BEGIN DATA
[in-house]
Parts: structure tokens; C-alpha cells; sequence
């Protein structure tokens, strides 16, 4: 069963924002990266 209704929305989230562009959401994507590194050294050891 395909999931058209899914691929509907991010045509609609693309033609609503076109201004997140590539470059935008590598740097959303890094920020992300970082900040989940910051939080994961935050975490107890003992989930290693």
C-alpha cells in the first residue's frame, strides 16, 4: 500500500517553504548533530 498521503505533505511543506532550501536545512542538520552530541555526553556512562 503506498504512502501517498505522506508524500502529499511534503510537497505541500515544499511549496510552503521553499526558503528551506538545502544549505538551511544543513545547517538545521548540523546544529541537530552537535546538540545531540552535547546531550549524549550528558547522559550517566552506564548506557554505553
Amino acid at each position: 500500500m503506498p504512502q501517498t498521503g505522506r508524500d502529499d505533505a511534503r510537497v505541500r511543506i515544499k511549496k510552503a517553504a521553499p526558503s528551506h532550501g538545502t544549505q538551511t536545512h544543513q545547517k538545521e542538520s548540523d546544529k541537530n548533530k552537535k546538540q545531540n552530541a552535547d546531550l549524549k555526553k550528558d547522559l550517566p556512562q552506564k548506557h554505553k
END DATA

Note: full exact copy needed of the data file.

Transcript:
[in-house]
Parts: structure tokens; C-alpha cells; sequence
């Protein structure tokens, strides 16, 4: 069963924002990266 209704929305989230562009959401994507590194050294050891 395909999931058209899914691929509907991010045509609609693309033609609503076109201004997140590539470059935008590598740097959303890094920020992300970082900040989940910051939080994961935050975490107890003992989930290693």
C-alpha cells in the first residue's frame, strides 16, 4: 500500500517553504548533530 498521503505533505511543506532550501536545512542538520552530541555526553556512562 503506498504512502501517498505522506508524500502529499511534503510537497505541500515544499511549496510552503521553499526558503528551506538545502544549505538551511544543513545547517538545521548540523546544529541537530552537535546538540545531540552535547546531550549524549550528558547522559550517566552506564548506557554505553
Amino acid at each position: 500500500m503506498p504512502q501517498t498521503g505522506r508524500d502529499d505533505a511534503r510537497v505541500r511543506i515544499k511549496k510552503a517553504a521553499p526558503s528551506h532550501g538545502t544549505q538551511t536545512h544543513q545547517k538545521e542538520s548540523d546544529k541537530n548533530k552537535k546538540q545531540n552530541a552535547d546531550l549524549k555526553k550528558d547522559l550517566p556512562q552506564k548506557h554505553k